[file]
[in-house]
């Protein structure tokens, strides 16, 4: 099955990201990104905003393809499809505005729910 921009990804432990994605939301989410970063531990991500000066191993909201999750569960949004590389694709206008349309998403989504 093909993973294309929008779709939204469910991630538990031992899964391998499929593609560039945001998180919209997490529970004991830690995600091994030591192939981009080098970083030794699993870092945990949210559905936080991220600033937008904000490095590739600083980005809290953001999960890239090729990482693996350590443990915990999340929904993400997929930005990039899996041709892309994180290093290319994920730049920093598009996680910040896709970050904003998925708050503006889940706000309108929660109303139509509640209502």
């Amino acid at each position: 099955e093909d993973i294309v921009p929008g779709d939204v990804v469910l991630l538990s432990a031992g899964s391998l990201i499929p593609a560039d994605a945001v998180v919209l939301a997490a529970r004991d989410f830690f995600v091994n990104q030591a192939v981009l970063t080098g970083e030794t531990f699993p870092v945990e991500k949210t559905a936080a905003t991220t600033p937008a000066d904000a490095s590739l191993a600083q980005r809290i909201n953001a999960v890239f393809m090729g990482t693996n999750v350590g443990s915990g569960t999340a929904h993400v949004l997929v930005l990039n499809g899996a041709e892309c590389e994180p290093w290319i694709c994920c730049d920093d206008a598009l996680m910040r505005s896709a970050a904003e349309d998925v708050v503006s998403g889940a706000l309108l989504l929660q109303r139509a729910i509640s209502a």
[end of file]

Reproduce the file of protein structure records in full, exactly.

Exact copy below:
[in-house]
């Protein structure tokens, strides 16, 4: 099955990201990104905003393809499809505005729910 921009990804432990994605939301989410970063531990991500000066191993909201999750569960949004590389694709206008349309998403989504 093909993973294309929008779709939204469910991630538990031992899964391998499929593609560039945001998180919209997490529970004991830690995600091994030591192939981009080098970083030794699993870092945990949210559905936080991220600033937008904000490095590739600083980005809290953001999960890239090729990482693996350590443990915990999340929904993400997929930005990039899996041709892309994180290093290319994920730049920093598009996680910040896709970050904003998925708050503006889940706000309108929660109303139509509640209502």
């Amino acid at each position: 099955e093909d993973i294309v921009p929008g779709d939204v990804v469910l991630l538990s432990a031992g899964s391998l990201i499929p593609a560039d994605a945001v998180v919209l939301a997490a529970r004991d989410f830690f995600v091994n990104q030591a192939v981009l970063t080098g970083e030794t531990f699993p870092v945990e991500k949210t559905a936080a905003t991220t600033p937008a000066d904000a490095s590739l191993a600083q980005r809290i909201n953001a999960v890239f393809m090729g990482t693996n999750v350590g443990s915990g569960t999340a929904h993400v949004l997929v930005l990039n499809g899996a041709e892309c590389e994180p290093w290319i694709c994920c730049d920093d206008a598009l996680m910040r505005s896709a970050a904003e349309d998925v708050v503006s998403g889940a706000l309108l989504l929660q109303r139509a729910i509640s209502a």